One hundred and nine minutes of drama and not a single moment rings true. Seventeen-year-old Jennifer (Leelee Sobieski) is the kind of teenager only a mother (in this case, Carol Kane) could love. Willfully morose and obsessed with death, black-clad Jennifer has pierced most of her body parts, rings her eyes with a month's worth of eyeliner and lolls about her bedroom penning bad eulogies to herself. She carries around a pair of old opera glasses so she can peer at her surroundings through the wrong end (the all-too-unbearable world looks better that way), comes to the dinner table in black face with a pitted olive on each finger, then upsets her mother and stepfather (Michael McKean) by claiming to communicate with her dead grandmother. In other words, Jennifer is a Hollywood screenwriter's idea of a Goth girl, whose scowling exterior is really just a front for something sweet and icky. That something surfaces when Jennifer spots pudgy, 49-year-old haberdasher Randall (Albert Brooks) arranging the window display at the smart gentleman's clothing store he manages at the Century City Mall. For some inexplicable reason, Jennifer is immediately attracted to the man and asks him for a job. Randall balks at the facial jewelry but soon relents, and a creepy friendship develops. Randall teaches her to act like a human being while trying hard not to check out her butt; Jennifer buys him a Hawaiian shirt and shows him how to commune with the dead. Neither writer Jill Franklyn (the one-time Seinfeld scribe who gave the world the phrase "yada yada yada") nor actress-turned-director Christine Lahti sees much need for organic character development or believable motivation: Characters are the way they are because that's the way they're written, and they do the things they do because that's what the plot demands. Lahti fills the first half of the film with crude visual tricks that add nothing but confusion to an already inchoate mix, and do nothing to distract you from what a tiresome, self-obsessed creature Jennifer is. Even when she finds Randall near death in a hospital bed, she berates him for what this is doing to her. When she later turns to her poor mother and sobs, "I really need to talk to you about the things that matter to me," you can't help but shudder.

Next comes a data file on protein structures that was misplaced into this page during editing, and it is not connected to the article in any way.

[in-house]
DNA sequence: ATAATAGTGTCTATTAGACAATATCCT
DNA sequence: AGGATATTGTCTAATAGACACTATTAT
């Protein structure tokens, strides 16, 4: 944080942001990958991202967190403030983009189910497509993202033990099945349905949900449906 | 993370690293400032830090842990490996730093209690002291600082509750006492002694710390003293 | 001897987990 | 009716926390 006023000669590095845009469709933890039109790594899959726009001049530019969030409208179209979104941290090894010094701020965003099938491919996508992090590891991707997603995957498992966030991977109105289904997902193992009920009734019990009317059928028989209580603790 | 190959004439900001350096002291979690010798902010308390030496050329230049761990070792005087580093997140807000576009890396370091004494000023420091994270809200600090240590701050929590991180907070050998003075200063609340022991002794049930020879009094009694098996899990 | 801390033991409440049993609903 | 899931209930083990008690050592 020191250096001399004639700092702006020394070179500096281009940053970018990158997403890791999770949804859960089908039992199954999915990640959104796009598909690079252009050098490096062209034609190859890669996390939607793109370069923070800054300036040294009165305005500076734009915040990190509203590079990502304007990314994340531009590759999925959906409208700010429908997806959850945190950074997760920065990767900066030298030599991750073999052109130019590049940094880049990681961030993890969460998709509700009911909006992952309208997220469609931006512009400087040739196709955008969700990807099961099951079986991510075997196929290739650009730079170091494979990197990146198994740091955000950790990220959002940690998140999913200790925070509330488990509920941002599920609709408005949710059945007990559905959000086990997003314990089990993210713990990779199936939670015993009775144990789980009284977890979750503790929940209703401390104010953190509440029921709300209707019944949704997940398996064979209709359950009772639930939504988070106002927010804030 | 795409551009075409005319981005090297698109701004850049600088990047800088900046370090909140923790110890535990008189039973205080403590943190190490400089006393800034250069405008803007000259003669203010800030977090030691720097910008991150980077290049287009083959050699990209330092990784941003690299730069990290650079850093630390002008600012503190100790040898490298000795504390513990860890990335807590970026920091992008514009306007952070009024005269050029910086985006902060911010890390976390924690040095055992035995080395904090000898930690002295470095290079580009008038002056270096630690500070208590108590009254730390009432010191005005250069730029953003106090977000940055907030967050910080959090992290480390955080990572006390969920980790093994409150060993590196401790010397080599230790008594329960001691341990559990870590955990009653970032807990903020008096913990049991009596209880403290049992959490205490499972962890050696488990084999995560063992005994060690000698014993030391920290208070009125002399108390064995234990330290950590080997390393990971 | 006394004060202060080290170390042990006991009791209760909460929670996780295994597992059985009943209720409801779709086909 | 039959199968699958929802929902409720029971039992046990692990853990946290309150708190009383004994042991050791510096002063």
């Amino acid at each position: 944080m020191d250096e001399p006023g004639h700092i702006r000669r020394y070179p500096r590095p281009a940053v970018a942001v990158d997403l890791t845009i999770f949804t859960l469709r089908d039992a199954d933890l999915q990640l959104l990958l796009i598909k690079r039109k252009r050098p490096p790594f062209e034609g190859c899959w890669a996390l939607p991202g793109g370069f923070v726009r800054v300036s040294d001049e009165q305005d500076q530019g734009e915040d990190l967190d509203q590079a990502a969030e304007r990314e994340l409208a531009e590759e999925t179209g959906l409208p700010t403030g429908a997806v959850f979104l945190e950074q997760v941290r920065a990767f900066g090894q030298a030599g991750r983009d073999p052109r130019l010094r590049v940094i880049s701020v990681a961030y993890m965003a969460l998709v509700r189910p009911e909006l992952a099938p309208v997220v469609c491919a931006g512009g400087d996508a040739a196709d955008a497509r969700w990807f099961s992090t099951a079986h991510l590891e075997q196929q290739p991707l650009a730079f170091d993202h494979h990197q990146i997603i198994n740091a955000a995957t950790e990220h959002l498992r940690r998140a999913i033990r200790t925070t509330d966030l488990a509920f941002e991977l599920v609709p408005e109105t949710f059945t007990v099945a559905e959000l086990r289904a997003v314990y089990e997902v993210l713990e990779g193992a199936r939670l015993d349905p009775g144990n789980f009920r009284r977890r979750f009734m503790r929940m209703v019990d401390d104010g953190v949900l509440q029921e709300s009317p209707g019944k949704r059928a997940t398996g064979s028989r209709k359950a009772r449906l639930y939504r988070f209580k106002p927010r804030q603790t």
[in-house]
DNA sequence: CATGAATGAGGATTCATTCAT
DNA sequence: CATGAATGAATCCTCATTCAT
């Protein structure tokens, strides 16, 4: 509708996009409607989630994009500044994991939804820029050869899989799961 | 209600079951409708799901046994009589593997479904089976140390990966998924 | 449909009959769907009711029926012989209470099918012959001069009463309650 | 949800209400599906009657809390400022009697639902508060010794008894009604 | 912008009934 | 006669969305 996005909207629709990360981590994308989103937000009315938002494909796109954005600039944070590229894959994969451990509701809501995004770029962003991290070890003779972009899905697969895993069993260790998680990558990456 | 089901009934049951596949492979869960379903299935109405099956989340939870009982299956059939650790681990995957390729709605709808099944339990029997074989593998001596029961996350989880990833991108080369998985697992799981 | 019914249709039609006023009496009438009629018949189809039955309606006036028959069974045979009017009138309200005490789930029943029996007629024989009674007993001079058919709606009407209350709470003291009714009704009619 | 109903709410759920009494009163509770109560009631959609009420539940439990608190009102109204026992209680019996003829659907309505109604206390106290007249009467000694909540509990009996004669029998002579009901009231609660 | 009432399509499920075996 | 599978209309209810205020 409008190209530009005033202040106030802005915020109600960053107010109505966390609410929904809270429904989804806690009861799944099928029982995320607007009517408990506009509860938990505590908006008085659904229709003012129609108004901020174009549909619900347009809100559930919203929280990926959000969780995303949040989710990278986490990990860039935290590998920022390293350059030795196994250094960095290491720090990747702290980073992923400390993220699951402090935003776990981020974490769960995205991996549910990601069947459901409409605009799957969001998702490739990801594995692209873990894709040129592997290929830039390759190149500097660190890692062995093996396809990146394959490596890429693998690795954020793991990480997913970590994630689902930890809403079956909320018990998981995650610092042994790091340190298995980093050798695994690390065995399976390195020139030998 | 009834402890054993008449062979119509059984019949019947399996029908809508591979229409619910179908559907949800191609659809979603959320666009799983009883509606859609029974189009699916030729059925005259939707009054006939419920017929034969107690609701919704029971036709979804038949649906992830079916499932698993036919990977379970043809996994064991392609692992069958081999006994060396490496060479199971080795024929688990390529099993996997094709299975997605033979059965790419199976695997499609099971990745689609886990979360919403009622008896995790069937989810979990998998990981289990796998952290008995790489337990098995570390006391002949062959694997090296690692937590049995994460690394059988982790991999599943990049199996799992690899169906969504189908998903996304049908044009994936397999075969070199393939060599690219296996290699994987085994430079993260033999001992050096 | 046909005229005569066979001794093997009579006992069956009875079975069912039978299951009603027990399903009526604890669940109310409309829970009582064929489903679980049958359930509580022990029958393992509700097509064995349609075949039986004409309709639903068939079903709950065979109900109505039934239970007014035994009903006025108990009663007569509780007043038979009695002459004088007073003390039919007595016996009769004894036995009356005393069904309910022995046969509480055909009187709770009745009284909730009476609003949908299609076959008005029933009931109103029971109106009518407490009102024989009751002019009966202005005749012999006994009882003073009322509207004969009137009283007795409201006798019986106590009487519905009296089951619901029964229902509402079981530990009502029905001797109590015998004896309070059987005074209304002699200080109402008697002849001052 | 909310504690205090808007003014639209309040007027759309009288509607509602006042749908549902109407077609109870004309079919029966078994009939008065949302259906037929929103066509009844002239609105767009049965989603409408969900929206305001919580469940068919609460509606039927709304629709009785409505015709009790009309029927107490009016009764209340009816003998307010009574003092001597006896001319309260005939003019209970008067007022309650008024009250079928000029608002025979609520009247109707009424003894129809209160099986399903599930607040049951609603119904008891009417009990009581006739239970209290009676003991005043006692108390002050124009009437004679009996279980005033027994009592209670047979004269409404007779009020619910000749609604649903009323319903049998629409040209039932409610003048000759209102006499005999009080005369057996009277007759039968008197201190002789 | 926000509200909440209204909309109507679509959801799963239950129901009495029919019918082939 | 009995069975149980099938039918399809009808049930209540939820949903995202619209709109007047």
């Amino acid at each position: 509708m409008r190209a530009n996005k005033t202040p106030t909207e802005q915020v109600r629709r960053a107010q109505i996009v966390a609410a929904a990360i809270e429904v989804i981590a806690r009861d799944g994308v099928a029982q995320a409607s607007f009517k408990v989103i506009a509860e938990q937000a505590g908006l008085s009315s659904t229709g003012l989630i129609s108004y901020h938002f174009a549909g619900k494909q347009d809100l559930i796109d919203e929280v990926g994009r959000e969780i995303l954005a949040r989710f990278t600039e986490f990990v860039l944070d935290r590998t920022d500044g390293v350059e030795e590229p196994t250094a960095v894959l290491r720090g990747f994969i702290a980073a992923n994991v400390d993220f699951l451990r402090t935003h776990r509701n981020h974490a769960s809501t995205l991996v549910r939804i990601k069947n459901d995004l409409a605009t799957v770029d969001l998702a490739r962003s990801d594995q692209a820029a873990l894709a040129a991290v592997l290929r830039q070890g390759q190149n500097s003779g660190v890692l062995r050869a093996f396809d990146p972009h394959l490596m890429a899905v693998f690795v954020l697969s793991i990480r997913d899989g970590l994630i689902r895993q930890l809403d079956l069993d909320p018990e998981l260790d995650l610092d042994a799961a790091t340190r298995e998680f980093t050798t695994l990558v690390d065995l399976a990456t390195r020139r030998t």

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- Released: 2001
- Review: One hundred and nine minutes of drama and not a single moment rings true. Seventeen-year-old Jennifer (Leelee Sobieski) is the kind of teenager only a mother (in this case, Carol Kane) could love. Willfully morose and obsessed with death, black-clad Jennif… (more)